Camping season opens
Special to The Union
“This would be a good year if you want to do a little snow hiking,” said Westling.
A swollen Yuba River completely swamped Carlton and Fiddle Creek campgrounds, washing away picnic tables and replacing them with gravel bars. “Considerable damage was done by high water,” said Westling. Carlton campground, located off Highway 49 on the North Yuba River isn’t expected to open until the Fourth of July.
While high country is still inaccessible, the middle elevations are muddy. Westling advises people to refrain from driving on these back roads for now to minimize damage. Flooding caused the most damage throughout the forest, including a popular OHV (Off Highway Vehicle) area in Foresthill that crews are working hard to have open by today.
Many forest roads are riddled with potholes caused by snowplow blades and winter runoff. Plugged culverts, broken trees and bent signs are winter’s detritus. Campground water systems will get turned back on after water quality is tested.
Within the Tahoe National Forest, there are close to 100 campgrounds and picnic areas. Several highways and a vast network of forest service roads give easy access to this slightly less rugged, attractive climate and most visited section of the Sierra Nevada. Metropolitan visitors from Sacramento, the Bay Area and Reno play here year round. Westling guesses there are 5 million recreation visitor days each year in the Tahoe National Forest (a recreation visitor day equals one person spending one day on the forest).
Getting away from it all is a challenge as more and more user groups compete for their piece of public land. “It’s a little harder to find those remote sites. People need to recognize there will be a lot of people,” said Westling. Make reservations or get to campsites early to ensure a spot. If you’re not there by Saturday morning, chances are you’re not going to get a site, at least not a very good one. “It’s truly one of our busiest weekends,” said Westling.
Nearly all campgrounds have a fireplace, table and toilet, although not the flush variety. “Pretty much none of our campgrounds have flush toilets. This is a camping experience.” Campfire permits are required outside of designated campfire areas.
As always be cautious of outdoor hazards such as rattlesnakes, mosquitos, ticks, poison oak and bears. Keep food in bear-proof food boxes when provided. Don’t take food into tents or vehicles and dispose of garbage. Pack it in and pack it out.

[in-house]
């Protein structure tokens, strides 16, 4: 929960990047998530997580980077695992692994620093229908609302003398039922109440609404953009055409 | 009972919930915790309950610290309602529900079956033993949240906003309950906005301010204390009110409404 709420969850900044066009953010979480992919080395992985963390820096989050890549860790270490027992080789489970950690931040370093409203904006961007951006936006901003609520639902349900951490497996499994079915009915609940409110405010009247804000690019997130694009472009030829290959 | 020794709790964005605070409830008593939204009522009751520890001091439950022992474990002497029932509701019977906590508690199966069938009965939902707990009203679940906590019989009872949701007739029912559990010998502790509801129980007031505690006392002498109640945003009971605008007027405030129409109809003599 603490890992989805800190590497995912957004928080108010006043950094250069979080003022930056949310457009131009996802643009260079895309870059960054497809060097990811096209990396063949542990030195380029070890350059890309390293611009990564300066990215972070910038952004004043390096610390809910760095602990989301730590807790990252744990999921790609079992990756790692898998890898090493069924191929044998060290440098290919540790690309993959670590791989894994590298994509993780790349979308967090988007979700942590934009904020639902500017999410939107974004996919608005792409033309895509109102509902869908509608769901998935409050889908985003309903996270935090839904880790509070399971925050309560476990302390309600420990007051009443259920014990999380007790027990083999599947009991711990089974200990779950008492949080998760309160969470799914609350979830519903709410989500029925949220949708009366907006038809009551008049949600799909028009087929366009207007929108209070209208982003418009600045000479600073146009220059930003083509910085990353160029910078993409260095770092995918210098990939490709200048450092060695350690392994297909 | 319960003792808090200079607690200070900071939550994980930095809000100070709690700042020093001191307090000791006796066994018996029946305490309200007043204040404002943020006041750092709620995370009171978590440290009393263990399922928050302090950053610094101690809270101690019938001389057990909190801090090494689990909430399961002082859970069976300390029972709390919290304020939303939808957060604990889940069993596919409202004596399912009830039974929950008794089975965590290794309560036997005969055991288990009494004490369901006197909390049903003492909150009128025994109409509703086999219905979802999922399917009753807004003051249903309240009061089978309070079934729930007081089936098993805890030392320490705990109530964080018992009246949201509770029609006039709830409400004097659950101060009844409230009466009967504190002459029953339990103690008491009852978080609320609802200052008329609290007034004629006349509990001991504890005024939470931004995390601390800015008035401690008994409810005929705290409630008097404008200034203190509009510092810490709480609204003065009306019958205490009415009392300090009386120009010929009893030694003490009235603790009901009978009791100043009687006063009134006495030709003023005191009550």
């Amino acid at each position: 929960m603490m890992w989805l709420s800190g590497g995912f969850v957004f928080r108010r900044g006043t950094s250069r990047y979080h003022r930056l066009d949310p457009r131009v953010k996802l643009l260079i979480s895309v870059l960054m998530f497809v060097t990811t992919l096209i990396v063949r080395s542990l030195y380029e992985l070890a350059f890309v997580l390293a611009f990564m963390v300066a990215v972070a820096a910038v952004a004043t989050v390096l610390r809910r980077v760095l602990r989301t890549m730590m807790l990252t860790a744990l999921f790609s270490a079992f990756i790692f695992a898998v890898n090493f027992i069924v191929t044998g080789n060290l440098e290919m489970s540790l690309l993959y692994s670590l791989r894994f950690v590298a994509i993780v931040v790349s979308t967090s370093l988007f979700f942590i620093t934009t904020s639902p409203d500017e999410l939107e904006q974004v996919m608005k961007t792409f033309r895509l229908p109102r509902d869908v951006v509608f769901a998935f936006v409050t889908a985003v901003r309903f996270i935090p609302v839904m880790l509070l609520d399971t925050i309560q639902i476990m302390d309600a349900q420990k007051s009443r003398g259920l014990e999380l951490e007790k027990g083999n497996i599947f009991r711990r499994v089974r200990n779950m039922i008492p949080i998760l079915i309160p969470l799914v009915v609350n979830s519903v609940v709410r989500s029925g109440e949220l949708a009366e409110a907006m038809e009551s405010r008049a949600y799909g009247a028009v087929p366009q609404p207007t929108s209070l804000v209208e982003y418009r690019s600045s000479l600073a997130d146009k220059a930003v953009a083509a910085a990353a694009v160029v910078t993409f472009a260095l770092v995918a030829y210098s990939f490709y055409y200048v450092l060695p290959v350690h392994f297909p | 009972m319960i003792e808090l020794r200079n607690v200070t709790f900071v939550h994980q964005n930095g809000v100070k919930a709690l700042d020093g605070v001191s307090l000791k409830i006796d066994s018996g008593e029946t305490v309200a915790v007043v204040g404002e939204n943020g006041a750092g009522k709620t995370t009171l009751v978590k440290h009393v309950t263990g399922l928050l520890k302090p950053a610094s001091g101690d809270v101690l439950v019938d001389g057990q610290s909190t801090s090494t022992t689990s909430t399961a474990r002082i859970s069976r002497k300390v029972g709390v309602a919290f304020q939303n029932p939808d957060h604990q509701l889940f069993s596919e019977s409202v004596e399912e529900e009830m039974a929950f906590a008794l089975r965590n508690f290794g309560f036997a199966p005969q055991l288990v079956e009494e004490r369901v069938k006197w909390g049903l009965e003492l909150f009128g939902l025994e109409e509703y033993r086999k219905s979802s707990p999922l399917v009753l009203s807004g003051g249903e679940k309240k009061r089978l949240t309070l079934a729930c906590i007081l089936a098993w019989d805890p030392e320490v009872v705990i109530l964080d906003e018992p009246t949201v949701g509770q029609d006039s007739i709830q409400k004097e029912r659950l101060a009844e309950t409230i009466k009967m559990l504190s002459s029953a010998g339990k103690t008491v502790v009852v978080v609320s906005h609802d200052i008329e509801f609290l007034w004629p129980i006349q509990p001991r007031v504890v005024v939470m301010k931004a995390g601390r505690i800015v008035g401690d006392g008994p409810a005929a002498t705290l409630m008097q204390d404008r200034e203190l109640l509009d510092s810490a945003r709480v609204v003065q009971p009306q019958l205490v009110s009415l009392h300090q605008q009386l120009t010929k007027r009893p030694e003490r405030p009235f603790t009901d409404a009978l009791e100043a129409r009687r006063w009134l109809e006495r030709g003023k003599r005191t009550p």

“For the most part, campers are responsible. There’s always a few that leave messes … A lot of people that recreate from out of the area haven’t been educated on how to be light on the land,” said Westling.
High water is a concern this year. Avoid heavy alcohol consumption near the water. Keep children and pets away from the edge of streams. Be conscious of water quality. Don’t wash dishes in lakes or streams. All water from lakes and streams should be boiled for five minutes or treated with a water filtration unit to prevent giardia. And never make a toilet close to the water.
Westling says the No. 1 mistake people make on a camping trip is not planning ahead. Always be prepared for a variety of different conditions. Know where you are going beforehand, map it out, check weather and call ranger districts before heading out. Many areas don’t get cell phone reception.
The following campgrounds are expected to be open by Memorial Day:
Yuba North – All of Bullards Bar, including all boat ramps. Cal-Ida, Fiddle Creek, Indian Valley, Rocky Rest, Ramshorn, Union Flat, Loganville and Wild Plum.
Truckee – Boca, Boca Rest, Boca Springs, Boyington Mill, Prosser Group, Prosser Family, Lower Little Truckee (no water) and all others (except Sagehen, because of wet roads) are expected to be open by Memorial Day.
Foresthill – SugarPine campgrounds (Shirttail, Forbes Creek, Giant Gap) are open but have no water due to broken pipes. Morning Star with boat ramps. French Meadows, Big Trees and North Fork trails still snowed in. OHV areas expected to be open May 25. Call 530-367-2224 to check status.
Yuba South – White Cloud is open. Big Bend was expected to open this week. Bowman Road is open six miles in with access to Fuller, Rucker and Blue Lake (will need to hike in). All day use areas are open except Fuller Lake.
Sierraville – Jackson Meadows closed, may open by mid-June. Road is open roughly for five miles. Campgrounds along Highway 89 are open.
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